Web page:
For Immediate Release: April 8, 2011
Media Contact: Sandy Louey - 916-654-4989


Energy Commission Awards $500,000 for New Lighting Research

SACRAMENTO - The California Energy Commission awarded $500,000 for a research project to develop a more cost-effective way to manufacture light-emitting diodes (LEDs). Funding comes from the Commission's Public Interest Energy Research (PIER) program.

On Wednesday, the Commission approved $500,000 to Applied Materials, Inc. of Santa Clara to develop an improved and more cost-effective way to manufacture LEDs.

The project's total cost is $8,718, 911. Applied Materials is providing $4,225,000. The company received a $3,993,911 American Recovery and Reinvestment Act award from the U.S. Department of Energy.

The project is working to reduce the costs of LEDs through improvements in manufacturing equipment and processes. The key manufacturing step is the metal organic chemical vapor deposition (MOCVD) process, which is the chemical process used to produce high-performance semiconductor products such as LEDs.

Improving the manufacturing process will decrease operating costs, increase LED efficiency, and reduce manufacturing waste since more LEDs will meet target specifications. Improving manufacturing efficiency means higher quality LEDs would be fabricated at lower cost, helping to broaden the adoption of LEDs in the marketplace.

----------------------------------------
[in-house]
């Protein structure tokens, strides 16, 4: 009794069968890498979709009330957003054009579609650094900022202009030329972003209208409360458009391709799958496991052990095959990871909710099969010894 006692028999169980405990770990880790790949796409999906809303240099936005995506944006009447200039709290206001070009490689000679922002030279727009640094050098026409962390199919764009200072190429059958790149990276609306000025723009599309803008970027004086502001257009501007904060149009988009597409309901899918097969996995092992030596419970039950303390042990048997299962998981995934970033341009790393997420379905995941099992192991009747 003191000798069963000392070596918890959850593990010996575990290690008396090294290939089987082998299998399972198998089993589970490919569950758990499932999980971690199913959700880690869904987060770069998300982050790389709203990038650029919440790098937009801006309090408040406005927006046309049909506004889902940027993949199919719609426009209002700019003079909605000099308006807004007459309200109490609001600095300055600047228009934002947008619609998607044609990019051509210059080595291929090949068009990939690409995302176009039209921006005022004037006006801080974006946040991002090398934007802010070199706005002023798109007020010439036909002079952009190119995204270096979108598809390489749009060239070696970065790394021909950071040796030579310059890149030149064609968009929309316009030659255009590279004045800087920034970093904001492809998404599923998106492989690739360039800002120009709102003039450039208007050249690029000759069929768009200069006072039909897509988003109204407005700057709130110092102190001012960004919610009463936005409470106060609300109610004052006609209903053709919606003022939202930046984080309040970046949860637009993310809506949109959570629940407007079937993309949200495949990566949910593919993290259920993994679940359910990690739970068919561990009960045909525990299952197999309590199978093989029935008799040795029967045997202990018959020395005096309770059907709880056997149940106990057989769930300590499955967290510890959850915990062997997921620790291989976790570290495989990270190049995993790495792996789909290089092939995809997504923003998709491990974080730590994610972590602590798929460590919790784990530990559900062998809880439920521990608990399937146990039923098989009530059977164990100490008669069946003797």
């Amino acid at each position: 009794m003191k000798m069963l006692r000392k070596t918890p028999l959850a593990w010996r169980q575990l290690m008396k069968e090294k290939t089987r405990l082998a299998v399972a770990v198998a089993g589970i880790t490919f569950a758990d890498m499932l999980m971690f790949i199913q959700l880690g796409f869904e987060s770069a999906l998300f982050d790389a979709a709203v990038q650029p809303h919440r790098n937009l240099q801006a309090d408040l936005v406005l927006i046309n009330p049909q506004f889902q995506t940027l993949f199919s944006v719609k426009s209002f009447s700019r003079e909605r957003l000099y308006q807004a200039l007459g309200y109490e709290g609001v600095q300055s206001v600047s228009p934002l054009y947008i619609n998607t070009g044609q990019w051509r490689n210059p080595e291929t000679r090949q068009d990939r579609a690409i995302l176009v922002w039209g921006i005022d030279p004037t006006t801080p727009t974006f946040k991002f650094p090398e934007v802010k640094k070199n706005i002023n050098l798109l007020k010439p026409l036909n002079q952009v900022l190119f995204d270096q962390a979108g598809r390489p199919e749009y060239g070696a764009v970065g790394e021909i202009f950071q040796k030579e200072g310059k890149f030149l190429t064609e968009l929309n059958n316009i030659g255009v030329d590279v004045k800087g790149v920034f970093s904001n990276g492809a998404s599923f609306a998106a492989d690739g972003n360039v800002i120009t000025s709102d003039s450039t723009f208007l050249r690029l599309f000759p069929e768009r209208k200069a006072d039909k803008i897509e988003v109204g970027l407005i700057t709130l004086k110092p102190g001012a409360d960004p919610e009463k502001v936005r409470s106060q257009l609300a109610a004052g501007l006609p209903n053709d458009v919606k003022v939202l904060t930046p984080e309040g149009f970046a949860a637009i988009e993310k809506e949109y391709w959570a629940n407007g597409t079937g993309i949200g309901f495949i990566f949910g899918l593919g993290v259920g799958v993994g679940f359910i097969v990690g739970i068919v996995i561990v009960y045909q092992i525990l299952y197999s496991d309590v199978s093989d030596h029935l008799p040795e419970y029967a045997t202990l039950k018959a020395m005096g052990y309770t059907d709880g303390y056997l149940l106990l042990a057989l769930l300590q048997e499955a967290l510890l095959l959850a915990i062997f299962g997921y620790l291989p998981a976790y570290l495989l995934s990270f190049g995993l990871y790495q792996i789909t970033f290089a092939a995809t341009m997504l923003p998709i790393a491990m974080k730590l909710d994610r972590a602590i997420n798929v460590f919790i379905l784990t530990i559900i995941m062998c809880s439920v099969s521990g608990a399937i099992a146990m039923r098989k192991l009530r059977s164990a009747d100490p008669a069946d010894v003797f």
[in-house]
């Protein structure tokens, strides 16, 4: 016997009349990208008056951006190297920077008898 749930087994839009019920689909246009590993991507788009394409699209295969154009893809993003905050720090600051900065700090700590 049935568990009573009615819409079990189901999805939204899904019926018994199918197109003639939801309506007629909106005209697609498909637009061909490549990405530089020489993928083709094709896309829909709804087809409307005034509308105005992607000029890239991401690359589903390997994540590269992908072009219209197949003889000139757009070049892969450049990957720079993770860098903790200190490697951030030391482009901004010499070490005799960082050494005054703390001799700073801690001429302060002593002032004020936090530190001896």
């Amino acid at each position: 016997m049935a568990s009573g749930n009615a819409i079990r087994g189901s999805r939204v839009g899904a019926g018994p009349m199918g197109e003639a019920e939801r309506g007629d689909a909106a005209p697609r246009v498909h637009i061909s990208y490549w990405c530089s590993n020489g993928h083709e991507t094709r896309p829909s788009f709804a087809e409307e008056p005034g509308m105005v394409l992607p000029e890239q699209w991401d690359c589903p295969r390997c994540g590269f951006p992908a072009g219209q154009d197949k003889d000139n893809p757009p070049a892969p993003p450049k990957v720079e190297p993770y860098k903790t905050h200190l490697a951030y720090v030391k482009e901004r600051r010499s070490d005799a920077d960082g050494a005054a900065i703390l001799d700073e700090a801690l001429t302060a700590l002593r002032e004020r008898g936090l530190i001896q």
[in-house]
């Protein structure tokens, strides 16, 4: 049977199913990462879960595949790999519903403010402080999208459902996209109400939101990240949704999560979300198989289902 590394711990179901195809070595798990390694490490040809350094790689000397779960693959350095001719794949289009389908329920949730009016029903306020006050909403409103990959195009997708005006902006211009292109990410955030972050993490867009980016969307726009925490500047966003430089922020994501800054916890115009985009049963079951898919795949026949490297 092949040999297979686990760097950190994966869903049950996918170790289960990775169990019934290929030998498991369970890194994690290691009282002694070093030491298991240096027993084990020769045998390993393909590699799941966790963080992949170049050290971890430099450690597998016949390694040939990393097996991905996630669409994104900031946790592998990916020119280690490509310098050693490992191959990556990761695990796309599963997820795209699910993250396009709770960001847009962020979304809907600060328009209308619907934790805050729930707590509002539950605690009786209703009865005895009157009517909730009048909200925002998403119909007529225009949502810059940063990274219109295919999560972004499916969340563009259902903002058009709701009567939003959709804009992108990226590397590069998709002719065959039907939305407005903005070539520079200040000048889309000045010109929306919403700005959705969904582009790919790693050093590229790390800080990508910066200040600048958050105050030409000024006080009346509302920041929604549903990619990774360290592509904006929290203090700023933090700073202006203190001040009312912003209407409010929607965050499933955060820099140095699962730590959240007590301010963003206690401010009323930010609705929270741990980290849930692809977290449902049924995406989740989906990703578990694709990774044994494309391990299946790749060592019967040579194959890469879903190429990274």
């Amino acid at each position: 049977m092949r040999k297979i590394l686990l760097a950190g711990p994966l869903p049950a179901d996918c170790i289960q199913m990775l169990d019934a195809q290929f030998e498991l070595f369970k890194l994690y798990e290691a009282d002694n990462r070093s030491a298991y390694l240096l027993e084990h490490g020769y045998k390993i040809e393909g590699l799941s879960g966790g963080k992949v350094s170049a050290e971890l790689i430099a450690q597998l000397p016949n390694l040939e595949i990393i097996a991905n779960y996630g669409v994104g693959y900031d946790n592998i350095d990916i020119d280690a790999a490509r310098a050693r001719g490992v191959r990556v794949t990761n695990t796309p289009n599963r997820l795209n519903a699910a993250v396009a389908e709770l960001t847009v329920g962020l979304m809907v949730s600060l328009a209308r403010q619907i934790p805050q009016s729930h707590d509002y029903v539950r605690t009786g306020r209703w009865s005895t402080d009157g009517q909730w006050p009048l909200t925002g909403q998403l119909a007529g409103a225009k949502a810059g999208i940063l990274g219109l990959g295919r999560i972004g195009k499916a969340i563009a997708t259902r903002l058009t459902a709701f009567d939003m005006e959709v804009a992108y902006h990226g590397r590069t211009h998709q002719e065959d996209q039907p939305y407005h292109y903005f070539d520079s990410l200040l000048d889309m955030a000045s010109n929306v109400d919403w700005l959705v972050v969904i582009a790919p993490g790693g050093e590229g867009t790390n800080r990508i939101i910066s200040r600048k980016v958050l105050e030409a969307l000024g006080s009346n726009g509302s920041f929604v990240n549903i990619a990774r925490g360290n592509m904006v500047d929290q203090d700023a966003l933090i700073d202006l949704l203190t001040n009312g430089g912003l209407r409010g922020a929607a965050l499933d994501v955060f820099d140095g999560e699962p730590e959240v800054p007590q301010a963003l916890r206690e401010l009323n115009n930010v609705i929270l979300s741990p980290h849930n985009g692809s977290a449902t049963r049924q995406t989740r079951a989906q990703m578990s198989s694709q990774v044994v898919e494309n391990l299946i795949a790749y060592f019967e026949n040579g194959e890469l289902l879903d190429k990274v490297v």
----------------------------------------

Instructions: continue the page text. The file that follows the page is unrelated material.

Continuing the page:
Applied Materials, an innovative Silicon Valley company since 1967, provides equipment, services and software to enable the manufacture of advanced semiconductor, flat panel display and solar photovoltaic products. The project is scheduled to be completed by July 2012. The company expects the project to create 1,600 jobs in California by 2015.


The Public Interest Energy Research (PIER) program supports public interest research and development that helps improve the quality of life in California by bringing environmentally safe, reliable, and affordable energy services and products to the marketplace. For more information, visit

Created by the California Legislature in 1974, the California Energy Commission is the state's primary energy policy and planning agency. The Energy Commission has five major responsibilities: forecasting future energy needs and keeping historical energy data; licensing thermal power plants 50 megawatts or larger; promoting energy efficiency through appliance and building standards; developing energy technologies and supporting renewable energy; and planning for and directing state response to energy emergency.

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